It’s an answer of careless surrender and evidence of an underlying philosophy that is so hostile to reform. Brick by brick, the state’s healthcare system has been dismantled over the years. Starting with 2003’s rollback under Speaker Craddick, Medically Needy Medicaid —which prevented medical bankruptcies — was eliminated, then the rolls of the Children’s Health Insurance Program (CHIP) were slashed, and damaging privatization schemes were embarked upon. It continued this session as the Republican leadership killed a bill despite overwhelming approval in both chambers that would have allowed working parents to purchase CHIP coverage for their children.

If the "states' rights" leadership in Texas refuses to do anything for our state, then it's up to Congress to enact reform that will benefit all Americans, especially Texans. The best plan for health insurance reform is one that affordably covers most uninsured Texans, preserves the insurance of those already covered and lowers health care costs.

Texas’ current system has left six million Texans without health insurance. Those who can afford coverage fight every day against skyrocketing premiums, declining benefits, medical bankruptcies, preexisting conditions, and the constant threat of being kicked off their own insurance plan. Because of our dismal health standings, we have the most to gain from federal health insurance reform under consideration.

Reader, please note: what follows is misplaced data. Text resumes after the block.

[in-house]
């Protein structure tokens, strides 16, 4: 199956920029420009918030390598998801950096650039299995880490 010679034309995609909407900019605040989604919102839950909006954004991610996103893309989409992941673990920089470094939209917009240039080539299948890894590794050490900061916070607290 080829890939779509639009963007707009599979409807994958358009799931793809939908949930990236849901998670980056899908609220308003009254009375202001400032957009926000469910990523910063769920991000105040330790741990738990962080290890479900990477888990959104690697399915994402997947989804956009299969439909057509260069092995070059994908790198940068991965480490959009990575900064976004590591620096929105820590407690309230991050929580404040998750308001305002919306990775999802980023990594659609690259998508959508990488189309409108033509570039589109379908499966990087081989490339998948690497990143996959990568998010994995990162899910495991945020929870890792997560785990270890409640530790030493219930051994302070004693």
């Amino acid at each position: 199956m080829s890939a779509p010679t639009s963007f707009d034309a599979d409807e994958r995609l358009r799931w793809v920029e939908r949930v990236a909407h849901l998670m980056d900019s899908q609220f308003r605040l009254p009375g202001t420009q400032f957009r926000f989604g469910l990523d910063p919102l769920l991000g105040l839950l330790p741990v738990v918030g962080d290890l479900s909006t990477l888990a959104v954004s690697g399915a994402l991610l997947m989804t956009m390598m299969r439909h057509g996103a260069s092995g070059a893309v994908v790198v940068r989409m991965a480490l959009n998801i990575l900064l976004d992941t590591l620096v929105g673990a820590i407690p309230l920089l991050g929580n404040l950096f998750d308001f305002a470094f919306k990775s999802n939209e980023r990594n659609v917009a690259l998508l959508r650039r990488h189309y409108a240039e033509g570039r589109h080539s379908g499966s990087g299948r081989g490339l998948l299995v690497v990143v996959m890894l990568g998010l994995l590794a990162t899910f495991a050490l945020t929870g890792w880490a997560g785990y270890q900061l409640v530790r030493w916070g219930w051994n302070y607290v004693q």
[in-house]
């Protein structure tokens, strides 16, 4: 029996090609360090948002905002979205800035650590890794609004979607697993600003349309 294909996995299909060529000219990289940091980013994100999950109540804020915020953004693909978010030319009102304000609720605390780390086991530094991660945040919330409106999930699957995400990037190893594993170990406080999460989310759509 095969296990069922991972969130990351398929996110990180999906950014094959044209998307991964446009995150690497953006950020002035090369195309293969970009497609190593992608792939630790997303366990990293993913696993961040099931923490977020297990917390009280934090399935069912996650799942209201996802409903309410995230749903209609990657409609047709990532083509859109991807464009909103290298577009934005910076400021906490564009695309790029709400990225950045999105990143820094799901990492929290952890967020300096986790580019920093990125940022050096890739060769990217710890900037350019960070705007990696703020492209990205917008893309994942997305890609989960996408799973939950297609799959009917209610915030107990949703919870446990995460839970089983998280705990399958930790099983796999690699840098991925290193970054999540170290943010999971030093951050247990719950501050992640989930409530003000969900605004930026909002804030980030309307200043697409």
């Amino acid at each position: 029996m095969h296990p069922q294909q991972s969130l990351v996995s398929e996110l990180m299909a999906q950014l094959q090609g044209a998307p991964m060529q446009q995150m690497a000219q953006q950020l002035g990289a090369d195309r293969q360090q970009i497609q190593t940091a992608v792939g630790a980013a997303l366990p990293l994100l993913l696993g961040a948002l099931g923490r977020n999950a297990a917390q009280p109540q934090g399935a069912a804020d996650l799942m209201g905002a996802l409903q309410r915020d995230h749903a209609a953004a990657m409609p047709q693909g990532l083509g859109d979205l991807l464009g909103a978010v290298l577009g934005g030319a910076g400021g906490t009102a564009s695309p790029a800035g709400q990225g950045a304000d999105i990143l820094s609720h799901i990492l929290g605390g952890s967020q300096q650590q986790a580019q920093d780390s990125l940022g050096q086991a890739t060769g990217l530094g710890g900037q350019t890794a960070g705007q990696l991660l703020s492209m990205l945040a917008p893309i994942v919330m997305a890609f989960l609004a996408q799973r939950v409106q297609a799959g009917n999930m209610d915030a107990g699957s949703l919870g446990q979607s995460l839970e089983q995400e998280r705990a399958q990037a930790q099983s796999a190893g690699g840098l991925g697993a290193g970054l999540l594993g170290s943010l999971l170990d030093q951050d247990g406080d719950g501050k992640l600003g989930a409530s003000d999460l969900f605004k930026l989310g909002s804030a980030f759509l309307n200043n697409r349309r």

Lowering costs and maintaining affordability is essential to achieving successful reform. In 2008, an alarming 6.9 million Texans spent more than 20 percent of their income on health related costs. Due to skyrocketing insurance rates, workers are no longer rewarded with a pay raise — they have to settle for keeping their insurance.

Too many individuals can't get coverage because insurance companies use the excuse of preexisting conditions like mental illness or cancer to charge higher premiums, or deny them altogether. In a state where 10 percent of residents have diabetes and 28 percent have high blood pressure, the need for reform is paramount.